How are crypto-assets regulated and safeguarded? The focus is on Switzerland
The rate at which the crypto-asset ecosystem is evolving requires regulation to ensure strong, transparent and secure markets. BBVA is the first bank in the eurozone, through its subsidiary in Switzerland, to offer a cryptocurrency custody service.
An interesting fact: as of mid-March 2023, the total market capitalisation of the cryptocurrency market reached $1.16 trillion. The growing importance of crypto-assets is calling for a regulatory framework that enhances trust, a regulation that aims to make markets more transparent and secure. And the first steps are being taken in Switzerland.
BBVA, through its subsidiary in Switzerland, became the first bank in the euro area to offer a cryptocurrency (Bitcoin and Ethereum) custody service. The idea first started in 2018, the first tests were done in 2020 and in 2021 the escrow service was launched at the same time as the Swiss DLT (Distributed Ledger Technology) regulation, the so-called blockchain law, came into force. How regulated is the crypto market? Why Switzerland? What will the Markets in Crypto-assets (MiCA) regulation bring?
What is crypto-asset custody?
Custody banking is a mechanism whereby a bank takes over the safekeeping of the customer’s holdings, be they euros, shares, funds or, in this case, cryptocurrencies. “BBVA customers in Switzerland have the option to safeguard their Bitcoins and Ethers in their portfolios, conveniently and securely,” explains Alfonso Gómez, BBVA Switzerland’s President and COO. This Bitcoin (BTC) and Ethereum and (ETH) custody service allows customers to trade these assets 24/7, not unlike trading with a wallet of euros and a bank card. “In some Swiss municipalities, such as Lugano or Zug, it is already possible for citizens to pay their taxes in Bitcoin (Lugano and Zug), Tether (Lugano), or Ether (Zug). The city of Lugano even has its own legal tender token, the local cryptocurrency LVGA,” says the bank’s CEO.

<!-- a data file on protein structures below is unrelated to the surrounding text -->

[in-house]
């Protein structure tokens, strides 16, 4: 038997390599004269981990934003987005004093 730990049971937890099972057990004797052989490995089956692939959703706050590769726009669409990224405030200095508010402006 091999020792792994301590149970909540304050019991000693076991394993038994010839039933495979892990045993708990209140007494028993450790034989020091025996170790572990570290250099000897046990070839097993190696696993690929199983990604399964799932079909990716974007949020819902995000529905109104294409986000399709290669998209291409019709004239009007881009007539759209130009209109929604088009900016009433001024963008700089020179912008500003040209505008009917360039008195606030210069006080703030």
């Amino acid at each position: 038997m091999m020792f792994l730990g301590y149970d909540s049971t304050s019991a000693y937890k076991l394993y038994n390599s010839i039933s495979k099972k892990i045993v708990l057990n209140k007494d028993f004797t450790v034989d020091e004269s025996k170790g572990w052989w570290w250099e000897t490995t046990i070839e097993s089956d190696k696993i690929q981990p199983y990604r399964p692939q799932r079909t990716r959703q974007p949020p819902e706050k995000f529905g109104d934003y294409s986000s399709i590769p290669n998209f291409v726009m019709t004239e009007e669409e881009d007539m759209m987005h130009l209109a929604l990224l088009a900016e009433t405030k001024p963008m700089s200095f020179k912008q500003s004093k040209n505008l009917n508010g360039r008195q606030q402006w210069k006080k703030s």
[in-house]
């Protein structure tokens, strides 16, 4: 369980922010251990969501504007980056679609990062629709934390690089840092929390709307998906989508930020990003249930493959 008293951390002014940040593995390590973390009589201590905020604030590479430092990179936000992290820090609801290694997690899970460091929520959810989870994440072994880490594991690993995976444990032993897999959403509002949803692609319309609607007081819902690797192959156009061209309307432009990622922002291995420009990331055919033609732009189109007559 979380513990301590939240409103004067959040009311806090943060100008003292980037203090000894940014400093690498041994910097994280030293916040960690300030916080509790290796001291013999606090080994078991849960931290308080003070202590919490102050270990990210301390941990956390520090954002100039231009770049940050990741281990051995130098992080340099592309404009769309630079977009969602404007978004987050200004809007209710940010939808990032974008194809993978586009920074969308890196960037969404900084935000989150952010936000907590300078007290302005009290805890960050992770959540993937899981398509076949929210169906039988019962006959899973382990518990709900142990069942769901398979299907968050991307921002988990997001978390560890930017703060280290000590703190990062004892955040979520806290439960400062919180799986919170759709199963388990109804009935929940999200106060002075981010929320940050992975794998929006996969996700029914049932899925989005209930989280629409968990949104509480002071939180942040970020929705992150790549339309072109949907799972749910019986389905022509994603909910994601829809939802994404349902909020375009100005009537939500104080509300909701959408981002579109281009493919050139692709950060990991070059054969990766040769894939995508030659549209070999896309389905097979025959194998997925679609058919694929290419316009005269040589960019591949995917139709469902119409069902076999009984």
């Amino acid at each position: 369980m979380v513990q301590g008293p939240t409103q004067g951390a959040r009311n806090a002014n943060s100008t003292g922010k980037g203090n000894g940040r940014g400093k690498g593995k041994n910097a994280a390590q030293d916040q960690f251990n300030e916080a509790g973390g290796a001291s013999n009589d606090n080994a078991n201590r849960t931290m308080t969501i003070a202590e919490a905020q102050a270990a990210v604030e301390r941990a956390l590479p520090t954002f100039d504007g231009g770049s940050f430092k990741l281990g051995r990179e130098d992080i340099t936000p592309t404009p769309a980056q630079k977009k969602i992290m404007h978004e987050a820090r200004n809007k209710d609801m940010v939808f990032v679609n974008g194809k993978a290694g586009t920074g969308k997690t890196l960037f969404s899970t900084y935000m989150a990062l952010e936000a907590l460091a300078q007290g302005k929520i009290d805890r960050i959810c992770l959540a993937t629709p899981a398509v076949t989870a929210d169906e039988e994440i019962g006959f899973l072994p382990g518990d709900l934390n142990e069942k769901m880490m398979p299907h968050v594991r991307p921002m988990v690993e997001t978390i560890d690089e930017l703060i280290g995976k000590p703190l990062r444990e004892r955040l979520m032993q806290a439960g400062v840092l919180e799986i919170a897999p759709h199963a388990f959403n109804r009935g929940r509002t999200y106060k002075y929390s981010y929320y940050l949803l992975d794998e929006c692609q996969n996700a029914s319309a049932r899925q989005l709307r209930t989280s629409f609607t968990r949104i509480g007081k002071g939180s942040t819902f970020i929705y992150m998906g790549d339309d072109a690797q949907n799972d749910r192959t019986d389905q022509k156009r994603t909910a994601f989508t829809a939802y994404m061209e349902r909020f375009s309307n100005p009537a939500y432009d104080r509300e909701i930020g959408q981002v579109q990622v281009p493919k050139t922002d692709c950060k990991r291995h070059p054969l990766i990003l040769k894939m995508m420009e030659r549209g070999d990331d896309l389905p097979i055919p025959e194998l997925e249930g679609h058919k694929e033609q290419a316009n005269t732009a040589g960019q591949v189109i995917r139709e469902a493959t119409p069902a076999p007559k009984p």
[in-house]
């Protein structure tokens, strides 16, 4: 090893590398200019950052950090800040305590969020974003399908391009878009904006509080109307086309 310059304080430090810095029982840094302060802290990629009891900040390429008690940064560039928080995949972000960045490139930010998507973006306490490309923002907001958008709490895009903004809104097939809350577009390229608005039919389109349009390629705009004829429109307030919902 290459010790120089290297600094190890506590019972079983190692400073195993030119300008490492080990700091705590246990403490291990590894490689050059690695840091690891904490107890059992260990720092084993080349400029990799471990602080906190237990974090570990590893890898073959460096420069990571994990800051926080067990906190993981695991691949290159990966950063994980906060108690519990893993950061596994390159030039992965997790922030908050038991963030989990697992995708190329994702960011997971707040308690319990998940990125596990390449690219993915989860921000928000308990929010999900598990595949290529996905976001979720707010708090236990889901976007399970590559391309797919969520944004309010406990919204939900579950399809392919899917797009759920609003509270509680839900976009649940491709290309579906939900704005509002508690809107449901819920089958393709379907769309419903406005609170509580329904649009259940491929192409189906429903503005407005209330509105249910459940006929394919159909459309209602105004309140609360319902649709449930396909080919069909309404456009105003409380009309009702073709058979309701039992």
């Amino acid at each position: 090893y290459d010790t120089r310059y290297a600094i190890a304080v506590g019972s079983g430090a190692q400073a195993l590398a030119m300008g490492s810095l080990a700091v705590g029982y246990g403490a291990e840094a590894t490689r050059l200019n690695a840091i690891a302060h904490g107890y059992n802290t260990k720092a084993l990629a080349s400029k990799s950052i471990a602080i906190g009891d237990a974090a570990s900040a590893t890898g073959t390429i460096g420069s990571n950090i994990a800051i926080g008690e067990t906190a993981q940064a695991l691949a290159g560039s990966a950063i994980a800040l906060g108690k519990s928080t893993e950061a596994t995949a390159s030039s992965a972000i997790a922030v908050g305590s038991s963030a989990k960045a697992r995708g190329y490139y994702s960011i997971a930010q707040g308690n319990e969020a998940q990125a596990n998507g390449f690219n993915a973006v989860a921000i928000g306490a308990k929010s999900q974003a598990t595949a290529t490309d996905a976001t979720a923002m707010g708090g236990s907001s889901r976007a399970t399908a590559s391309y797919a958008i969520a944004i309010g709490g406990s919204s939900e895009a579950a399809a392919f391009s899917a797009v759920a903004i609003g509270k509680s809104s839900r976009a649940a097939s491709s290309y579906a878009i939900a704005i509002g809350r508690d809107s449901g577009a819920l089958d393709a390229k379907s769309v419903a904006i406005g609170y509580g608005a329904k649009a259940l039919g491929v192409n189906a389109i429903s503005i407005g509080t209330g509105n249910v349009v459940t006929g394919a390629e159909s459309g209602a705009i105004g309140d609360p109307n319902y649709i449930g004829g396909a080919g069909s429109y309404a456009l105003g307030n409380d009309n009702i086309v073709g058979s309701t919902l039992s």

Switzerland has been known for years for its crypto regulation, which, although it still needs to be expanded and requires more work, is certainly one of the most advanced. Perhaps this is due, as Gómez points out, to the fact that its government system is based on decentralisation, without a head of state, just as happens in a blockchain.” Here are some relevant dates to understand the progress of this regulation.
The Wild West of cryptocurrencies
The canton of Zug, just a few kilometres from Zurich, has been known as Crypto Valley since 2014, when decentralist Johann Gevers popularised the idea of Ethereum co-founder Mihai Alisie. In fact, in 2017 the Crypto Valley Association (CVA), to which BBVA Switzerland belongs, was founded with the aim of “supporting the development of technologies and businesses related to blockchain and the crypto ecosystem”.
That same year, the Federal Government defined virtual currencies not as currencies, but as “digital representations of value that can be traded on the Internet,” de facto including them within the concept of assets. This small historical period in Switzerland has often been called the ‘Wild West’ of crypto, but it only lasted three or four years.
The first Swiss regulations
In 2017, the Swiss Financial Market Supervisory Authority (FINMA) granted the country’s first cryptocurrency asset management permit; and in 2021 it regulated the Crypto Market Index Fund, the first crypto fund. In the meantime, in 2018, FINMA established three different categories of blockchain tokens according to their purpose and economic function, as part of its non-binding regulation on Initial Coin Offerings (ICOs):